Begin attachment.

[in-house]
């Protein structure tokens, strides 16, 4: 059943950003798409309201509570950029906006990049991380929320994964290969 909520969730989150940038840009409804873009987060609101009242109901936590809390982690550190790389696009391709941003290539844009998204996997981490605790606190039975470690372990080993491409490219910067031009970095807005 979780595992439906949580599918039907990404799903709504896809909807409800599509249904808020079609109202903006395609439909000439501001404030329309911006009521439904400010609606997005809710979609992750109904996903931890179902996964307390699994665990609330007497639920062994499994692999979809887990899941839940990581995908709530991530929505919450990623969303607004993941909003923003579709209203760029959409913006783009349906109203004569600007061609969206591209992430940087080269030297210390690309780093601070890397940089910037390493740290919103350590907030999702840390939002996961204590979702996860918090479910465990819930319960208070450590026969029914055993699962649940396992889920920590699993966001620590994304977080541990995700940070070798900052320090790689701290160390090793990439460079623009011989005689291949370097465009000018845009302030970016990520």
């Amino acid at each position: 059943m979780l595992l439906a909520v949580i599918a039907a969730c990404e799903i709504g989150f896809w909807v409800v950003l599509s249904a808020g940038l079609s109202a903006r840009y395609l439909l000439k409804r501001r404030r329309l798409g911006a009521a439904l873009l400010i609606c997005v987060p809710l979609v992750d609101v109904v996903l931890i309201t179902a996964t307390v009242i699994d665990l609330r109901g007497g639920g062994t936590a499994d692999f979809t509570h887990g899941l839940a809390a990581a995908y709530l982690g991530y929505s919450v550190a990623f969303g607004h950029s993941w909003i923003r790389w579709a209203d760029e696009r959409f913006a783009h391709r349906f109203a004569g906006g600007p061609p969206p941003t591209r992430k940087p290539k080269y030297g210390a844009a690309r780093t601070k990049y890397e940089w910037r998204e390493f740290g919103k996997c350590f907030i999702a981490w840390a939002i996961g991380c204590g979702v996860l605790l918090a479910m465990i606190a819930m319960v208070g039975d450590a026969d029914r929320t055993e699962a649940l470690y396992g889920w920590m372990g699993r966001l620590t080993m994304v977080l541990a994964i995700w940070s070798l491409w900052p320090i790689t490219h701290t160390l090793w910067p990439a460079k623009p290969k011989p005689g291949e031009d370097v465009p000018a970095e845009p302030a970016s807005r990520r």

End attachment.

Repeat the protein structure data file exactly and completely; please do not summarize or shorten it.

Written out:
[in-house]
């Protein structure tokens, strides 16, 4: 059943950003798409309201509570950029906006990049991380929320994964290969 909520969730989150940038840009409804873009987060609101009242109901936590809390982690550190790389696009391709941003290539844009998204996997981490605790606190039975470690372990080993491409490219910067031009970095807005 979780595992439906949580599918039907990404799903709504896809909807409800599509249904808020079609109202903006395609439909000439501001404030329309911006009521439904400010609606997005809710979609992750109904996903931890179902996964307390699994665990609330007497639920062994499994692999979809887990899941839940990581995908709530991530929505919450990623969303607004993941909003923003579709209203760029959409913006783009349906109203004569600007061609969206591209992430940087080269030297210390690309780093601070890397940089910037390493740290919103350590907030999702840390939002996961204590979702996860918090479910465990819930319960208070450590026969029914055993699962649940396992889920920590699993966001620590994304977080541990995700940070070798900052320090790689701290160390090793990439460079623009011989005689291949370097465009000018845009302030970016990520």
């Amino acid at each position: 059943m979780l595992l439906a909520v949580i599918a039907a969730c990404e799903i709504g989150f896809w909807v409800v950003l599509s249904a808020g940038l079609s109202a903006r840009y395609l439909l000439k409804r501001r404030r329309l798409g911006a009521a439904l873009l400010i609606c997005v987060p809710l979609v992750d609101v109904v996903l931890i309201t179902a996964t307390v009242i699994d665990l609330r109901g007497g639920g062994t936590a499994d692999f979809t509570h887990g899941l839940a809390a990581a995908y709530l982690g991530y929505s919450v550190a990623f969303g607004h950029s993941w909003i923003r790389w579709a209203d760029e696009r959409f913006a783009h391709r349906f109203a004569g906006g600007p061609p969206p941003t591209r992430k940087p290539k080269y030297g210390a844009a690309r780093t601070k990049y890397e940089w910037r998204e390493f740290g919103k996997c350590f907030i999702a981490w840390a939002i996961g991380c204590g979702v996860l605790l918090a479910m465990i606190a819930m319960v208070g039975d450590a026969d029914r929320t055993e699962a649940l470690y396992g889920w920590m372990g699993r966001l620590t080993m994304v977080l541990a994964i995700w940070s070798l491409w900052p320090i790689t490219h701290t160390l090793w910067p990439a460079k623009p290969k011989p005689g291949e031009d370097v465009p000018a970095e845009p302030a970016s807005r990520r």